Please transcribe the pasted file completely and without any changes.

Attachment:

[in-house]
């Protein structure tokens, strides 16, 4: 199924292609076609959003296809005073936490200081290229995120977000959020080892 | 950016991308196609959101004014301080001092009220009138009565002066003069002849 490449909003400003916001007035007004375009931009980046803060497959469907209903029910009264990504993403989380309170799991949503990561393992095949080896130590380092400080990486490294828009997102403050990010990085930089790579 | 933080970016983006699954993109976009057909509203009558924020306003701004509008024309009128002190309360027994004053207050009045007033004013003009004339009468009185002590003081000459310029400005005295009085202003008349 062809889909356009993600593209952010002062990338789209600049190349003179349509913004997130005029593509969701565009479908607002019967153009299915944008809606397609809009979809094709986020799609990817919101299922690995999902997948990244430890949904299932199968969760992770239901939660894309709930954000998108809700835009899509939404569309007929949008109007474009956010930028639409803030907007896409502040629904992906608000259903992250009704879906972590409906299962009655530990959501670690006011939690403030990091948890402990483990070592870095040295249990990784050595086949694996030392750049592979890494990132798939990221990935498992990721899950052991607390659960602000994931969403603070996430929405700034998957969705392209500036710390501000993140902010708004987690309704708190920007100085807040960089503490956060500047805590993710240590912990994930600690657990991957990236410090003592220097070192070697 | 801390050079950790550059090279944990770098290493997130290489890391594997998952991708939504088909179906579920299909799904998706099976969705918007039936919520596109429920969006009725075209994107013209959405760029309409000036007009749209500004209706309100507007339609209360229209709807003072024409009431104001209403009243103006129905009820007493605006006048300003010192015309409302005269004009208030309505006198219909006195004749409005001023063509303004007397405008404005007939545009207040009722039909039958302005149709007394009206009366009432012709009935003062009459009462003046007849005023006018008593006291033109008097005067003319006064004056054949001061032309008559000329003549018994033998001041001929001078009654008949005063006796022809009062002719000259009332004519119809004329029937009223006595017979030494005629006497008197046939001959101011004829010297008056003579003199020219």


[in-house]
């Protein structure tokens, strides 16, 4: 199924292609076609959003296809005073936490200081290229995120977000959020080892 | 950016991308196609959101004014301080001092009220009138009565002066003069002849 490449909003400003916001007035007004375009931009980046803060497959469907209903029910009264990504993403989380309170799991949503990561393992095949080896130590380092400080990486490294828009997102403050990010990085930089790579 | 933080970016983006699954993109976009057909509203009558924020306003701004509008024309009128002190309360027994004053207050009045007033004013003009004339009468009185002590003081000459310029400005005295009085202003008349 062809889909356009993600593209952010002062990338789209600049190349003179349509913004997130005029593509969701565009479908607002019967153009299915944008809606397609809009979809094709986020799609990817919101299922690995999902997948990244430890949904299932199968969760992770239901939660894309709930954000998108809700835009899509939404569309007929949008109007474009956010930028639409803030907007896409502040629904992906608000259903992250009704879906972590409906299962009655530990959501670690006011939690403030990091948890402990483990070592870095040295249990990784050595086949694996030392750049592979890494990132798939990221990935498992990721899950052991607390659960602000994931969403603070996430929405700034998957969705392209500036710390501000993140902010708004987690309704708190920007100085807040960089503490956060500047805590993710240590912990994930600690657990991957990236410090003592220097070192070697 | 801390050079950790550059090279944990770098290493997130290489890391594997998952991708939504088909179906579920299909799904998706099976969705918007039936919520596109429920969006009725075209994107013209959405760029309409000036007009749209500004209706309100507007339609209360229209709807003072024409009431104001209403009243103006129905009820007493605006006048300003010192015309409302005269004009208030309505006198219909006195004749409005001023063509303004007397405008404005007939545009207040009722039909039958302005149709007394009206009366009432012709009935003062009459009462003046007849005023006018008593006291033109008097005067003319006064004056054949001061032309008559000329003549018994033998001041001929001078009654008949005063006796022809009062002719000259009332004519119809004329029937009223006595017979030494005629006497008197046939001959101011004829010297008056003579003199020219």